On this day in 1797 the last invasion of Great Britain began.
The Battle of Fishguard was a military invasion of Great Britain by Revolutionary France during the War of the First Coalition. The brief campaign, which took place between 22 February and 24 February 1797, was the most recent effort by a foreign force that was able to land on Britain, and thus is often referred to as the “last invasion of Britain.”
The invasion was the plan of General Lazare Hoche. He proposed to land 15,000 French troops in Ireland to support Theobald Wolfe Tone and the Irish Republicans at Bantry Bay. As a diversionary attack to draw away British reinforcements, two smaller forces would land at Great Britain, one in northern England near Newcastle and another in Wales. The overall aim was to start an uprising against the English using the deep-rooted patriotism and nationalist pride in the Celtic regions of Britain, and march onwards to Bristol, Chester, Liverpool and finally London.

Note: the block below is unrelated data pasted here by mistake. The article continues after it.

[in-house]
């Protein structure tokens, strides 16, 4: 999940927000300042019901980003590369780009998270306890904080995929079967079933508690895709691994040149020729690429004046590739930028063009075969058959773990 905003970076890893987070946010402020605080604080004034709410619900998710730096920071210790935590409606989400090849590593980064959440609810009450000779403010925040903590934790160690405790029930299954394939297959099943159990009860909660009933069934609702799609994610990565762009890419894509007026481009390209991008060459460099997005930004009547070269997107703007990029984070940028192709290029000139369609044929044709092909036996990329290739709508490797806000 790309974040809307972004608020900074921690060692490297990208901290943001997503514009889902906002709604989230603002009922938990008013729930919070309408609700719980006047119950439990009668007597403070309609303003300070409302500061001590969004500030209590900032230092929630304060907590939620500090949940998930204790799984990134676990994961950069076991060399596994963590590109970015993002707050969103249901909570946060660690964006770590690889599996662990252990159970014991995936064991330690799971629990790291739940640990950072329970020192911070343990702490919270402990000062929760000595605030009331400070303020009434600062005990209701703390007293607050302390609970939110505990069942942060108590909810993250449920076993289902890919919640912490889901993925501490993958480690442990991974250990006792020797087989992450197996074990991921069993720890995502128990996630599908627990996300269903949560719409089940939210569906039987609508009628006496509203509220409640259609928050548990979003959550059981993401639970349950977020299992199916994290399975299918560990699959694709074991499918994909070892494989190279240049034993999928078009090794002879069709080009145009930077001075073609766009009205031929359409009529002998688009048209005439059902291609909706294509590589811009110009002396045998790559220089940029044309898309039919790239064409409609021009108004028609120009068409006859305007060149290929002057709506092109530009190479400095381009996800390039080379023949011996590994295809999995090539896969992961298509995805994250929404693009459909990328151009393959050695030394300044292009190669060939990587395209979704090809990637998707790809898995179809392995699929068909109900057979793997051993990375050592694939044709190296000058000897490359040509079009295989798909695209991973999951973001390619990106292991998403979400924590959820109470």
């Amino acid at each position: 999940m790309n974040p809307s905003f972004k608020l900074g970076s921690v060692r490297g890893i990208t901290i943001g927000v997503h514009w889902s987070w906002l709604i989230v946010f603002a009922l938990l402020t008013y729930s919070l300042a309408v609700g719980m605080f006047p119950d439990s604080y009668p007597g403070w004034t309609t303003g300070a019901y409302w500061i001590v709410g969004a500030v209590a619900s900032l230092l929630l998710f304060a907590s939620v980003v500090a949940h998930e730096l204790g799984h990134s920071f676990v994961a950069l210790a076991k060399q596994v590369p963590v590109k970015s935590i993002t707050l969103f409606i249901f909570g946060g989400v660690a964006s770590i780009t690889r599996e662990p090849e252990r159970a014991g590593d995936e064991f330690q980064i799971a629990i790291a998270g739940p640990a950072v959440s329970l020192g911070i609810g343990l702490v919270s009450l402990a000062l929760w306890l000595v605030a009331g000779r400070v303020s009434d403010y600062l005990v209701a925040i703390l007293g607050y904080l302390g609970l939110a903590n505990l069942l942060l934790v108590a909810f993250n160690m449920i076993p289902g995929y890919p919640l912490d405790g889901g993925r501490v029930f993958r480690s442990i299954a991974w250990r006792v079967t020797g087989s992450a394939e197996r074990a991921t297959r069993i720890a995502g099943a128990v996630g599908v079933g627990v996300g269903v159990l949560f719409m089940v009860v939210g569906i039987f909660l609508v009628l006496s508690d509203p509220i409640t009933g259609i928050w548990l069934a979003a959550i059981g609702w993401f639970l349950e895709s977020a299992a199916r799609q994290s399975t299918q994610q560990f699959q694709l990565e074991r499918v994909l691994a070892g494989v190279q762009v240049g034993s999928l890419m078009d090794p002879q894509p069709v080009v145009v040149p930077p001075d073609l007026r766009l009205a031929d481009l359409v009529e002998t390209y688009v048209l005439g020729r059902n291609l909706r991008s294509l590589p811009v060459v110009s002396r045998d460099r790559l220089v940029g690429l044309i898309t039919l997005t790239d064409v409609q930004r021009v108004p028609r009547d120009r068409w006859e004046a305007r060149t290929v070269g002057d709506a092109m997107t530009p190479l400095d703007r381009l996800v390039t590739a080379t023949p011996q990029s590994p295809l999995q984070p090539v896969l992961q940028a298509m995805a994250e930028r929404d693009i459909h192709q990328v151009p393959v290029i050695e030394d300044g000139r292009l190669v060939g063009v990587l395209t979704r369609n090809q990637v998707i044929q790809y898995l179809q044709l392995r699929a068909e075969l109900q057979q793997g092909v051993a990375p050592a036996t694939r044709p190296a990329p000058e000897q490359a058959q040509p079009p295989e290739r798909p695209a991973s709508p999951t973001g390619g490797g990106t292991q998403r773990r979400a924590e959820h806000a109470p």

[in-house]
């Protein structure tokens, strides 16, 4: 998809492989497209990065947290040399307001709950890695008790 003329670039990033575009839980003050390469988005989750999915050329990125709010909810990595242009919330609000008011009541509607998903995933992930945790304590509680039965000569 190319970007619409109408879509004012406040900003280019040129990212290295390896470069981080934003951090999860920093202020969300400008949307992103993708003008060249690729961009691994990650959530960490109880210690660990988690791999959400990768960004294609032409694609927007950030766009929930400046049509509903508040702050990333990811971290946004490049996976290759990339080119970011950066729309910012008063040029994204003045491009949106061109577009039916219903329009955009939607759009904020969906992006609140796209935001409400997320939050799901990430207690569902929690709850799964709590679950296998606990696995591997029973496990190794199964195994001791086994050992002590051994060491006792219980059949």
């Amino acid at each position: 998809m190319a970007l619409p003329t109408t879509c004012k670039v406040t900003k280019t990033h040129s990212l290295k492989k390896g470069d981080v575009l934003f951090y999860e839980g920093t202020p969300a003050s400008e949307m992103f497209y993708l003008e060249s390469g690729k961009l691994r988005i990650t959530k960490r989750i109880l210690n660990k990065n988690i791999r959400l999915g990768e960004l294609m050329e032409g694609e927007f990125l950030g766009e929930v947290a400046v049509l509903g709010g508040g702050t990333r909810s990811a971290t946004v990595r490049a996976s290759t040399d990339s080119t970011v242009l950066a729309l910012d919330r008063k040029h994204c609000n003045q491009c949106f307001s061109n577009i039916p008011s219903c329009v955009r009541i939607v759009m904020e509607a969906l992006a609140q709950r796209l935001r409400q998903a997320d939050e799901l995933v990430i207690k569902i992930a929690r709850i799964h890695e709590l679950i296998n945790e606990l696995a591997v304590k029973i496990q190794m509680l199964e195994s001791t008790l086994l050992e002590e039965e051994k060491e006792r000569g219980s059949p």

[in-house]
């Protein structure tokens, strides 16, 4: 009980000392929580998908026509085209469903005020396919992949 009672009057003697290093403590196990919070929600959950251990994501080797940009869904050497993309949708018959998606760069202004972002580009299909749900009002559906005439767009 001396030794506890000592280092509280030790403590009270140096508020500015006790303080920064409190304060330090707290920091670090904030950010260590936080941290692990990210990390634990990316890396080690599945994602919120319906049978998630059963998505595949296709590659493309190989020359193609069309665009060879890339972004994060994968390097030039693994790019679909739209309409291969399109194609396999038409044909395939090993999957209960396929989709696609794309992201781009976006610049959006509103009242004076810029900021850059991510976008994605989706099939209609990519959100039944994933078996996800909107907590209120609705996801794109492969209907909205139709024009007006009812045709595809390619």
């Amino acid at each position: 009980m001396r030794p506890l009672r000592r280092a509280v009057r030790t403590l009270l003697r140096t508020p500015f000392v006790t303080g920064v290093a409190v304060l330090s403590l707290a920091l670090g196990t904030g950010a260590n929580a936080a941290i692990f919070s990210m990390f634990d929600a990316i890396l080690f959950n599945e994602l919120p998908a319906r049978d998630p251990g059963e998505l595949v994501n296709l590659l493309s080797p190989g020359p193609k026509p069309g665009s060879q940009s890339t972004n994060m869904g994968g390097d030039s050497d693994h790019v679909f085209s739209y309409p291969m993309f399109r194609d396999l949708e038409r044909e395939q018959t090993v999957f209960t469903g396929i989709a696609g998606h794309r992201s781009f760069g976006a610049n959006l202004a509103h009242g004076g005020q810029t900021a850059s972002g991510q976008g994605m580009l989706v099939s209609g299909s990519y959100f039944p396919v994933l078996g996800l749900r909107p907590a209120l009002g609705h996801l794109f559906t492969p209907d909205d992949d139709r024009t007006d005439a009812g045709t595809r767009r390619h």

In December 1796, Hoche’s expedition arrived at Bantry Bay, but was scattered and badly hit by atrocious weather. After being unable to land a single soldier, Hoche decided to set sail and return to France. In January 1797, poor weather in the North Sea along with outbreaks of mutiny and indiscipline also stopped the attacking force on Newcastle, and they too returned to France. However, the third part of the plan went ahead, and on 16 February a force of four French warships left Brest flying Russian colours and headed for Britain.